# Do each of the fairing halves now use thrusters post-deployment? How does that work?

From Reddit Recap of the Elon Musk and Martin Halliwell press conference with lots of new info, March 31, 2017 (presumably not related to April fools day in some time zones?)

Fairing and future second stage recovery

• Payload fairing LANDED SUCCESSFULLY. Fairing has thruster systems and steerable parachute. Was just shown pic of intact fairing floating in ocean.
• Upper stage reuse is next.

It says "systems" (plural). Does that mean that each half of the fairing use a thruster post-deployment as part of a recovery effort? If so, how are they used?

• That single comment from the press conference was the only bit of hard information we have on the fairing recovery system. – Hobbes Apr 1 '17 at 7:51
• The two halves are not connected so each one needs a separate system for sure. I did not clearly see the halves after separation on this launch, but I think we could see them in some previous cases when they were already testing the RCS system. CRS-9 (? iirc, will have to check) some ground cam did see the separate halves and something looking like thruster plumes. – jkavalik Apr 1 '17 at 8:42
• @jkavalik I mention "plural" as part of trying to decode this one line of text. I'm thinking that since there are two separate halves, "systems" implies a complete system for each half, and that suggests they are used post-deployment. Here is one place where we can see a fairing separate into two separate pieces: the linked video is already queued up to start playing just before separation – uhoh Apr 1 '17 at 9:00

Have a look at this video.

You can see one of the fairings stabilizing itself with a thruster around 04:00. Start watching after 02:44 when the 2nd stage engine ignites.

It looks like the bright spot at the top is the 1st stage, using cold gas thrusters, and the bright one at the bottom is the 2nd stage continuing.

The two smaller spots are the fairing halves, and the upper one shows a cold gas thruster plume in the center panel:

These are cropped screenshots from the video:

• Beautiful video! Fascinating to watch, thanks! – uhoh Dec 27 '17 at 21:25
• Thanks for this stunning video! In the comments, user James Field posted the following which might explain why we only see cold gas plumes with one of the fairing halves: "SpaceX moved one of their fast response boats (Mr Steven) to the opposite coast for this launch. It has been fitted with a giant circus net to catch one of the fairing halves ... As there's only one boat, I guess they're only trying to recover one fairing half ... they orient the fairing half to enter with the curved broad side hitting the atmosphere first, dissipating as much heat over as large an area as possible." – eerie Dec 28 '17 at 13:35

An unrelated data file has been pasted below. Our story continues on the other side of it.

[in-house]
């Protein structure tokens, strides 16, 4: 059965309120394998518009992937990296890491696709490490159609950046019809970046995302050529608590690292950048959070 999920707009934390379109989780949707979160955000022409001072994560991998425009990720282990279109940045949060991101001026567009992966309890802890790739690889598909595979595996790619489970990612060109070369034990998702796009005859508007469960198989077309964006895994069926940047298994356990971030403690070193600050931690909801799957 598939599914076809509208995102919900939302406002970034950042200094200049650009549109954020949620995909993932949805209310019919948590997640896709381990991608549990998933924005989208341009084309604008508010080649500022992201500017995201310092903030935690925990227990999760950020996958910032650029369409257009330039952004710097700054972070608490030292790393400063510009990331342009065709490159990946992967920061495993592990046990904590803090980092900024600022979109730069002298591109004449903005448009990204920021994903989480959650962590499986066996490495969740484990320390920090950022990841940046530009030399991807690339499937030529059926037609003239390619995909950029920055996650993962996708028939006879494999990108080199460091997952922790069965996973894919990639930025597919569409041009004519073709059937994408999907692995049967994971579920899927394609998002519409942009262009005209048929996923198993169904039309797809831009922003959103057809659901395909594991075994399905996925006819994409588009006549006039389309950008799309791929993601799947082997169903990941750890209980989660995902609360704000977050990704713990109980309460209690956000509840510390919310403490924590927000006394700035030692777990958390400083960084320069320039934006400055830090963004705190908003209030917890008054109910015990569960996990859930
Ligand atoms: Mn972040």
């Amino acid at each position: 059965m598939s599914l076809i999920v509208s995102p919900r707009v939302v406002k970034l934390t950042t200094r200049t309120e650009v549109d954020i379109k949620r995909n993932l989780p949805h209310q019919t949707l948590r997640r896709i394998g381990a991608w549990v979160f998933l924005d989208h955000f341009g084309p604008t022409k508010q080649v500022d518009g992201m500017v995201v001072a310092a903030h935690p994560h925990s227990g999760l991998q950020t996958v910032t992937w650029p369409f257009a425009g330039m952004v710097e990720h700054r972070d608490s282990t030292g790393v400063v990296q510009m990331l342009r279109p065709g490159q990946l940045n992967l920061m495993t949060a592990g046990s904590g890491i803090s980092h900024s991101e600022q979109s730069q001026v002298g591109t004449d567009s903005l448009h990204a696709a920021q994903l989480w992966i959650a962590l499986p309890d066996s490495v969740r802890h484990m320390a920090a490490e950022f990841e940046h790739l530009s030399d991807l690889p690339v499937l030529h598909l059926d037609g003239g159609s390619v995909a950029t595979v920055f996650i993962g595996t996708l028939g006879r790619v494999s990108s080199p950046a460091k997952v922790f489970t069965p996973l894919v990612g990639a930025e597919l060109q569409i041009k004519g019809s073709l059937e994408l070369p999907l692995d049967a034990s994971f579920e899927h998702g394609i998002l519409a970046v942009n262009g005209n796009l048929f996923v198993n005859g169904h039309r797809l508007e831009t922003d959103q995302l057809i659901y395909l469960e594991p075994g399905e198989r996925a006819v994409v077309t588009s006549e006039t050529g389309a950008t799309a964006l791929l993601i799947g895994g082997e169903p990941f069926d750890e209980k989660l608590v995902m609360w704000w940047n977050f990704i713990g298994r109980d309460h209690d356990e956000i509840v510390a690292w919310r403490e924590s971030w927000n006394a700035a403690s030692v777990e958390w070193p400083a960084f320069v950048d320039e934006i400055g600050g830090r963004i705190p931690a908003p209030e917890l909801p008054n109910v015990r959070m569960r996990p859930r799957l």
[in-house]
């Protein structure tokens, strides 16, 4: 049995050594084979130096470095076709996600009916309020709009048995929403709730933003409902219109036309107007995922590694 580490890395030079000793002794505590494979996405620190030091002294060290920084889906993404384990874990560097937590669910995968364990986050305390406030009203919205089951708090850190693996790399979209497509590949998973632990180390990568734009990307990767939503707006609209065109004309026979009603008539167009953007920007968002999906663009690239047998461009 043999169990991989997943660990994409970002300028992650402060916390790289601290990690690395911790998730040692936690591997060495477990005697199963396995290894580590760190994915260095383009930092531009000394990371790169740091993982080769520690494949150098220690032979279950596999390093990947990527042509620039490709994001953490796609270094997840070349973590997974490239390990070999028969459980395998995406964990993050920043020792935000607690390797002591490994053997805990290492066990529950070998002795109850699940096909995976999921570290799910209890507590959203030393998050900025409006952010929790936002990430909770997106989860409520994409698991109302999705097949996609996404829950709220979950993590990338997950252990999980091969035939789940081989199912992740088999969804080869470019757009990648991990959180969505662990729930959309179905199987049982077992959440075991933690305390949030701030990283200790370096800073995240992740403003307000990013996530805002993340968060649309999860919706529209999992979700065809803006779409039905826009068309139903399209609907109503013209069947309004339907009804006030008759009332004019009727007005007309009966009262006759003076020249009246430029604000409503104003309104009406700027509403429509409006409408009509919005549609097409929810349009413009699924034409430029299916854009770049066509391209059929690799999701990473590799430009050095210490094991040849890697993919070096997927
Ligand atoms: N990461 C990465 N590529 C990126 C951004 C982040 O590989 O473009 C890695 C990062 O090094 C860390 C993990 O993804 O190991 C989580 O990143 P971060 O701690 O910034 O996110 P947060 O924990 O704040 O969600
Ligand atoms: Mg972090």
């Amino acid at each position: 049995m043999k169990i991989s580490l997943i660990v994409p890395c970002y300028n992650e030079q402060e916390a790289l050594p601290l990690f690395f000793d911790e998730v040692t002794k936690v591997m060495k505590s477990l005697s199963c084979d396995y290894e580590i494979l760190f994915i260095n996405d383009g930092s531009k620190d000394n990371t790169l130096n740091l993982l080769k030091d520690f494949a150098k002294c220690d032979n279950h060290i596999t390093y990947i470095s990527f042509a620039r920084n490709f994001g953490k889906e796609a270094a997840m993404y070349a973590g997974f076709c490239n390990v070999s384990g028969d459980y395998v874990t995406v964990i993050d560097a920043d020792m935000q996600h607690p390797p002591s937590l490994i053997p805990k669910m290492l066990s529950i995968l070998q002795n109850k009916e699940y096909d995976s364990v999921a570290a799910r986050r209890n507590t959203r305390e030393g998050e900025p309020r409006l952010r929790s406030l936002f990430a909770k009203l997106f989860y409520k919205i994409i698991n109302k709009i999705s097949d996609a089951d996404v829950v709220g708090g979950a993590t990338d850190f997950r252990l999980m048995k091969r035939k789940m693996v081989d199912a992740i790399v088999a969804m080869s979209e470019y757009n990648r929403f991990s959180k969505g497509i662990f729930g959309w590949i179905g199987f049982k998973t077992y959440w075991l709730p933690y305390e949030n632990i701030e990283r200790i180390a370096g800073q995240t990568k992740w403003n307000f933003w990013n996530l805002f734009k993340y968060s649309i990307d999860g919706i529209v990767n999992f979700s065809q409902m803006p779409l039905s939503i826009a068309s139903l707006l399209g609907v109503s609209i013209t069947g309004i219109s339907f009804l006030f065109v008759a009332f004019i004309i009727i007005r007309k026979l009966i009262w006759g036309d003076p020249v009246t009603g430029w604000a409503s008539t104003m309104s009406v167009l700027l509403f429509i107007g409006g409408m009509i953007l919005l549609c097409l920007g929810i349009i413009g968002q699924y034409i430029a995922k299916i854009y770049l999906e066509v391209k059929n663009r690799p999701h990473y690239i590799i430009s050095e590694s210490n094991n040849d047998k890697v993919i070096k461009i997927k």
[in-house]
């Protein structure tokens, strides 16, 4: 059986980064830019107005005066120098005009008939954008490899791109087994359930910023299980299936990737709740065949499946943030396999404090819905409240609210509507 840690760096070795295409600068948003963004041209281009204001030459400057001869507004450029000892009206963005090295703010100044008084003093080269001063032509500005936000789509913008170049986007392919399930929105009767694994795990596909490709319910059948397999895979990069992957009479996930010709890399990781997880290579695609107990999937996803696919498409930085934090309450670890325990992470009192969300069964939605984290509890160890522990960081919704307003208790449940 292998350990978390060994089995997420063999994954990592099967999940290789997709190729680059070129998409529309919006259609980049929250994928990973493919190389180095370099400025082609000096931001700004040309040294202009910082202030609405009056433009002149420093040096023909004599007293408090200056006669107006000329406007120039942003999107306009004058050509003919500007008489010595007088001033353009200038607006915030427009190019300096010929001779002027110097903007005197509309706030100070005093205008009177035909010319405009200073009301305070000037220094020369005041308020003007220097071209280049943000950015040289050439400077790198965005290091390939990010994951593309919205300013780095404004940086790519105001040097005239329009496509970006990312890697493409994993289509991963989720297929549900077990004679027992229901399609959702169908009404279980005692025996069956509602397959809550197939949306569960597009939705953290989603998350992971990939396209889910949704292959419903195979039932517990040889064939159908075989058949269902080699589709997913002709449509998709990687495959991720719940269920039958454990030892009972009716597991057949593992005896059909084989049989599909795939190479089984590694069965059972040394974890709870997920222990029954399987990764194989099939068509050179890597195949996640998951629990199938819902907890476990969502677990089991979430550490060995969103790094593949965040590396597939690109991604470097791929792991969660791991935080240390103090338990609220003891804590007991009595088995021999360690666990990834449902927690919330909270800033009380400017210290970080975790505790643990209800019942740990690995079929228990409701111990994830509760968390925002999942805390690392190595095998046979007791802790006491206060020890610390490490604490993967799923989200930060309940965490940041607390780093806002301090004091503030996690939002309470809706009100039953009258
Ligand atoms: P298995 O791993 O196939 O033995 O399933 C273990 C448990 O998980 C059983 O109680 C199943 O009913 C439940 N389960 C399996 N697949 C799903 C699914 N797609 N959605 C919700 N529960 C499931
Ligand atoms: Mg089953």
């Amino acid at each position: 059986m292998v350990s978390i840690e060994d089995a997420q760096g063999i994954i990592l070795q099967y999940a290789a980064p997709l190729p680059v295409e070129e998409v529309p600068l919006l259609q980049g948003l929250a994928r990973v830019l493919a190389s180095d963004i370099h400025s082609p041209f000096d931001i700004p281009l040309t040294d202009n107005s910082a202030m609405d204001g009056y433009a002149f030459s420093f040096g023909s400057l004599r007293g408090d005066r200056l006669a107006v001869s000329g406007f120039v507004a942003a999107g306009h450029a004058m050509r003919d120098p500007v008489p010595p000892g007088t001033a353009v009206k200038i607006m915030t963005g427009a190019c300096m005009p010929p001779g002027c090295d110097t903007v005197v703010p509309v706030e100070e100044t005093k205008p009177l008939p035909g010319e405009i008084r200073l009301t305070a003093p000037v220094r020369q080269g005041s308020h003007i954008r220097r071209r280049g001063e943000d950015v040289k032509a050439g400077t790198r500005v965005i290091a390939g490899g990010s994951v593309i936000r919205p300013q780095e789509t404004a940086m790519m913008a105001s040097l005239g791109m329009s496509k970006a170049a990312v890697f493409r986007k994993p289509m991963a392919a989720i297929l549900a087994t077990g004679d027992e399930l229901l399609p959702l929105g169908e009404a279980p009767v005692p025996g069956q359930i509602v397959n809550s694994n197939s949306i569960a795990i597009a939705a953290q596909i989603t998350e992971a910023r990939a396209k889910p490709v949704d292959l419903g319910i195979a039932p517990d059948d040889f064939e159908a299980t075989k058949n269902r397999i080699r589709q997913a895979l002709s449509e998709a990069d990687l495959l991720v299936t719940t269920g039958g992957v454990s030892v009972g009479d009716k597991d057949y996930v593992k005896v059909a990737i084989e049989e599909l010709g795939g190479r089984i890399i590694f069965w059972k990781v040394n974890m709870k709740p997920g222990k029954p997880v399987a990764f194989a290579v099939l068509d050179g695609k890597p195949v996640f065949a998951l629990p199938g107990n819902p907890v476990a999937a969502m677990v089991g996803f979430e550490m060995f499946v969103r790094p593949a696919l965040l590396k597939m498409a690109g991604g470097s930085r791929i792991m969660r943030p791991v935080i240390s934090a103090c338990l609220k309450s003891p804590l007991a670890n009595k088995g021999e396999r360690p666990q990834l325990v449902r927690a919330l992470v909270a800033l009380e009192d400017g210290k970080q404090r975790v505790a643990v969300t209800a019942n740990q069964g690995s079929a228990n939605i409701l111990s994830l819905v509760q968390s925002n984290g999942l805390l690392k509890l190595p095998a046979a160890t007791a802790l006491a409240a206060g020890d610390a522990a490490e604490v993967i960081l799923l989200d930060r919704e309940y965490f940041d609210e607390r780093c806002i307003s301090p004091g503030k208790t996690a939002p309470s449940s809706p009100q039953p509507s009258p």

In past missions, the second stage camera has caught what look like thrusters firing as the fairing separates. People have speculated that this was early attempts at recovery.

The two halves are not connected after separation so would need their own systems regardless.

The current assumption seems to be that they have cold gas thrusters to orient the fairing for better survivabilty until the parachute can be deployed.

They are light (in terms of size) and fluffy, and have a lot of surface area, so the aero forces on reentry should slow it down quite a bit before parachutes become an option.

Pictures from the recovery ship are starting to appear. An annotated version, of a fairing under a tarp, on the Go Searcher recovery vehicle is interesting to look at.

• I wonder if they could be called anti-tumble motors. Since the goodies are on the inside and the outside of each half is smooth and convex, the "anti-tumble motors" might be able to establish an outside-down attitude? – uhoh Apr 2 '17 at 14:10
• @uhoh Maybe, maybe not. Just that they recovered one, no sign of thruster or anything else. Also signs it took damage. – geoffc Apr 3 '17 at 15:57
• @eerie that's really incredible footage! Thank you for the link. You could consider leaving a supplemental answer here, possibly adding a screenshot pointing to the fairings' thruster plumes or at least a time code. Also there might be some relevance to the question What is this 'engine plume interaction'?. – uhoh Dec 24 '17 at 3:39
• @uhoh Thanks a lot, I always appreciate ideas on how to improve my posts. It just seems someone else was faster :-) The additional video is incredible, it shows even more detail. Breathtaking! – eerie Dec 28 '17 at 13:29
• @eerie Fairing separation is usually around 110 km altitude, see this question and the great answer there. So all the stuff in the video is really in outer space already (past the Karman line)! – uhoh Dec 28 '17 at 13:40